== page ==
My advice on seeking a career in local government would be “Go for it!” When we recruit lawyers from private practice they are always surprised at the variety of the work. It can set you up for a fantastic career, whether in the law or, given the unique oversight we have of all council business, including the politics, as a future leader within local government.
Does Scottish legal education and training provide the necessary skills for working in-house in your organisation?
The newly qualified solicitors, trainees and students we encounter are of a very high standard, but obviously studying the law and practising are entirely different. The culture in-house can differ markedly from private practice. Particularly in a smaller local authority, with greater exposure to elected members, becoming astute at working in a highly political environment takes time. There are courses of action in litigation in particular that might be acceptable for a private client but are not politically acceptable for a public body. SOLAR has recently created a working group specifically for trainees to network and develop their in-house legal and local government skills.
What are the key challenges for you in 2018? How does the future look for your council and team?
A top priority for West Dunbartonshire Council at the moment is regeneration, with the aim of improving the area’s socio-economic prospects. Accordingly it is investing significant sums across the area; approximately £200 million. Projects include a massive site at the former John Brown’s shipyard in Clydebank, and a City Deal site near Bowling. These have the capacity to transform the area and the legal team is involved at all stages from negotiations to conveyancing. While major capital projects have always been a part of its workload, the scale of the work at present has required the team to become more flexible to support these initiatives while continuing to deliver for our other clients. Other priorities include implementation of the General Data Protection Regulation in May.
Notwithstanding the financial challenges, the future for in-house legal services is a bright one. The financial climate gives the in-house lawyer a real opportunity to shine, demonstrating the flexibility and value for money that our clients require. There is no doubt that we are regarded at both senior officer and political level as essential to support front-line services.
How do you see the in-house/external legal relationship changing?
When we need to instruct external solicitors for specialised work, I think there is better partnership working than in the past, with the external work normally being supervised and contributed to by a senior member of the legal team. Through SOLAR I am also aware that the firms who undertake significant local authority work have an excellent understanding of the issues authorities face and how they differ from private clients, which I am not sure was generally the case when I first practised.
Is there anything you think the in-house sector does differently in the area of equality
Local authority lawyers have always been a fairly diverse bunch. While we cannot compete on salaries, we have had a lot of success in recruiting accomplished solicitors from private practice through our ability to allow more flexible working arrangements to accommodate family or other commitments. Part of being a professional is the willingness to put in the hours, and working for a council is no exception, but we are flexible in managing when the work is done. West Dunbartonshire was recently named Best Public Sector Employer in the UK at the Top Employers for Working Families Awards, due to its flexible and family-friendly working policies.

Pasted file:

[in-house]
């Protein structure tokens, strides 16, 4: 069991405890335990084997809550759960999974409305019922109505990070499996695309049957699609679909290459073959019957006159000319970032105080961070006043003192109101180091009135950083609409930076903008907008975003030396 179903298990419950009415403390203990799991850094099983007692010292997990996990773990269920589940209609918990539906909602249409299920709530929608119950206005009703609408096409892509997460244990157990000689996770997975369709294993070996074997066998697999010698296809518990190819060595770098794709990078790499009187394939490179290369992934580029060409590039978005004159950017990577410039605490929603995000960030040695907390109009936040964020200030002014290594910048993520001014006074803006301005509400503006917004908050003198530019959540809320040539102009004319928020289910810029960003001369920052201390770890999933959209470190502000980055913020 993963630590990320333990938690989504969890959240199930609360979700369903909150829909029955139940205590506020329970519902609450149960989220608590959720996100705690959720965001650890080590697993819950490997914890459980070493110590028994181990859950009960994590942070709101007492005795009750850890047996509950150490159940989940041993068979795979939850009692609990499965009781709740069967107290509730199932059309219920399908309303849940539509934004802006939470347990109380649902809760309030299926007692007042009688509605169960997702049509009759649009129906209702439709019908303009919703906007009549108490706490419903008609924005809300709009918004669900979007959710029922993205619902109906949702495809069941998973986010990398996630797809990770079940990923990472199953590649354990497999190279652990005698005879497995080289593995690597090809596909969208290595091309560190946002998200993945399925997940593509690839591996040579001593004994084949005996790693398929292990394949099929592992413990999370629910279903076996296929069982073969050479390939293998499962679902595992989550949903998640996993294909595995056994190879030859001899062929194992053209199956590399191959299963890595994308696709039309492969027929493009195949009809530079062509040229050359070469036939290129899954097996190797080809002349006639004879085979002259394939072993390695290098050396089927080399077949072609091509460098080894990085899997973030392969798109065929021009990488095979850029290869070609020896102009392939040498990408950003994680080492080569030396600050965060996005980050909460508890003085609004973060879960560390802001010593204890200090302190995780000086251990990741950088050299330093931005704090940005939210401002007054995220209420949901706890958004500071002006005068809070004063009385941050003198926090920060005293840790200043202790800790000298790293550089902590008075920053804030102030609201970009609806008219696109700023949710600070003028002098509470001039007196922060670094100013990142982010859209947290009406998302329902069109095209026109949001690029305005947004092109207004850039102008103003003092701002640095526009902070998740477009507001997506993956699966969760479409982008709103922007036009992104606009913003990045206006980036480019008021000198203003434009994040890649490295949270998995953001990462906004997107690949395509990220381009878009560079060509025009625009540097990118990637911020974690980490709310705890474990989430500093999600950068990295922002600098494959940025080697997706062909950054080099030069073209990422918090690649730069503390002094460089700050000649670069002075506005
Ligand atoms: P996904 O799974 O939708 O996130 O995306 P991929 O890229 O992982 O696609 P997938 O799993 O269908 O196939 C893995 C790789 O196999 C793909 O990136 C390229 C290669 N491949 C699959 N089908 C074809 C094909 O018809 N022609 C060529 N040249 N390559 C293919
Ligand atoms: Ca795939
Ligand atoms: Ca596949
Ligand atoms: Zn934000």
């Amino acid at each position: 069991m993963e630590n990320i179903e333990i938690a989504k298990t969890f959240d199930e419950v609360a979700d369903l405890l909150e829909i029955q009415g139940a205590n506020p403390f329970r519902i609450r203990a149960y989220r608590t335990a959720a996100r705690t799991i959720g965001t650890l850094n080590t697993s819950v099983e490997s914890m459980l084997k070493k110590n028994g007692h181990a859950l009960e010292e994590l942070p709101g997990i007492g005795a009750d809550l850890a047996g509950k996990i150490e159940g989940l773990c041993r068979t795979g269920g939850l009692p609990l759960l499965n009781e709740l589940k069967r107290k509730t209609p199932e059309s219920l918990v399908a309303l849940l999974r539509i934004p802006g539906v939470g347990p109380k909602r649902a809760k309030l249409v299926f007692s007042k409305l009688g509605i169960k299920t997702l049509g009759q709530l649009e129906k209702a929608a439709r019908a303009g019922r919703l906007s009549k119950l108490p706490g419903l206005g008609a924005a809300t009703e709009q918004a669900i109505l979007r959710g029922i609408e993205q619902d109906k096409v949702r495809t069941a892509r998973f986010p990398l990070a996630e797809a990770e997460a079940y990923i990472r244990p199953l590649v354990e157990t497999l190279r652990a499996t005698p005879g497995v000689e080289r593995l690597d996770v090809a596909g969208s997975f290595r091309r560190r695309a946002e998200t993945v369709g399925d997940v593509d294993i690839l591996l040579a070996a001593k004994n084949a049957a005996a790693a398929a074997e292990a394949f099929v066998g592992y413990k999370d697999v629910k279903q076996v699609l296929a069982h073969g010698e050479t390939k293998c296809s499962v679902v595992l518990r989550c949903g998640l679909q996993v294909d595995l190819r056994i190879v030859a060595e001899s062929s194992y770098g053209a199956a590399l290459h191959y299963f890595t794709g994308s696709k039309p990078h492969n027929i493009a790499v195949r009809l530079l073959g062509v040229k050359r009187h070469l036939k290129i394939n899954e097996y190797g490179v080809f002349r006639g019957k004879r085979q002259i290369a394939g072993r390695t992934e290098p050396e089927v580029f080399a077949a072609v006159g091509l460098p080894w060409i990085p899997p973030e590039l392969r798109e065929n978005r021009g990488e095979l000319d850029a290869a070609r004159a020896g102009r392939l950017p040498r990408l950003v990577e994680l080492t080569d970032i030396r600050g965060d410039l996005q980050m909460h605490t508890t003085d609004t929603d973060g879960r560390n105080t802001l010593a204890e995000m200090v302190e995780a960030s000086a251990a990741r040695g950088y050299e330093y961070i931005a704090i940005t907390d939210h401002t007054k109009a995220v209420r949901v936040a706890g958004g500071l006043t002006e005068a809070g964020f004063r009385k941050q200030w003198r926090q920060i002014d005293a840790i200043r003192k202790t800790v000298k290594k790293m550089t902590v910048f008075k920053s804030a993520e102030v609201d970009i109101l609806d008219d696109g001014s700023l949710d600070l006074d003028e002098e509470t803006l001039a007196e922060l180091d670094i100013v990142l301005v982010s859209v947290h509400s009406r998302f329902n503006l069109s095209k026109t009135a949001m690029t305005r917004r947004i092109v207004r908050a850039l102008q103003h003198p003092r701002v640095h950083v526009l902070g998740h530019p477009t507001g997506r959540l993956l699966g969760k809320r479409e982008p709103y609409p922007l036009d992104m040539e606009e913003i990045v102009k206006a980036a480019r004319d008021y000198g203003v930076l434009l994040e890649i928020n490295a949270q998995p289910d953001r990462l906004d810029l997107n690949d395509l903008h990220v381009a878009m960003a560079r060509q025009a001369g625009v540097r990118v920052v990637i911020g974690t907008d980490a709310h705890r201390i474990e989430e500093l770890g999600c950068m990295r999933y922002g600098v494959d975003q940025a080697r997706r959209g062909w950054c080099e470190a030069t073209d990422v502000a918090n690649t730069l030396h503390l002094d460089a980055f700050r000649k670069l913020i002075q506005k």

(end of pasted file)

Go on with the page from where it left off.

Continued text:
What keeps you busy outside the office?
My children! I spend most of my spare time either entertaining them or ferrying them to various activities. We particularly enjoy days out, visiting new places as well as old favourites that I went to as a child. Other than that I enjoy music, live sport and (like most people) good nights out whether for a meal, going to a concert or the theatre.
What would you take with you to a desert island? What would you put in Room 101?
A satellite phone so that I could call someone to rescue me! However, if I was going to be stuck there for a while and could take some luxury I would want my entire music collection, ideally on vinyl, but could live with a fully stocked mp3 player if the rules don’t allow so many items.
In Room 101 I would put all the people who are unnecessarily difficult or rude. No transaction was ever made any easier by discourteous behaviour towards other parties.
In this issue
- Immigration detention: a case of overuse
- Sexual harassment: don't suffer in silence
- Child disputes: a quicker way through?
- Brexit: where are we now and what happens next?
- Reading for pleasure
- Opinion: Claire McKee
- Book reviews
- President's column
- ScotLIS: the citizens' tool
- People on the move
- People matter
- Historic abuse: the fairness matrix
- Landmark year in legal IT
- Sentence, but no full stop
- Opening up arbitration
- Making the agent pay
- Equal pay: beware the mass claims
- Dealing with conflict
- Claims outside the rules
- Pension transfers – history repeating itself?
- Last instructions
- Scottish Solicitors' Discipline Tribunal
- Standard missives: an unachievable dream?
- SOLAR powered
- Disability rights
- Law reform roundup
- Too hard a drive?
- Settlement: can you avoid cheques?
- Q & A corner
- When 25 is the new 35
- Sorry; not sorry
- Ask Ash
- Plan sets ambitious 2017-18 targets
- Letting agents: prepare to register
- Paralegal pointers
- A way to make an impact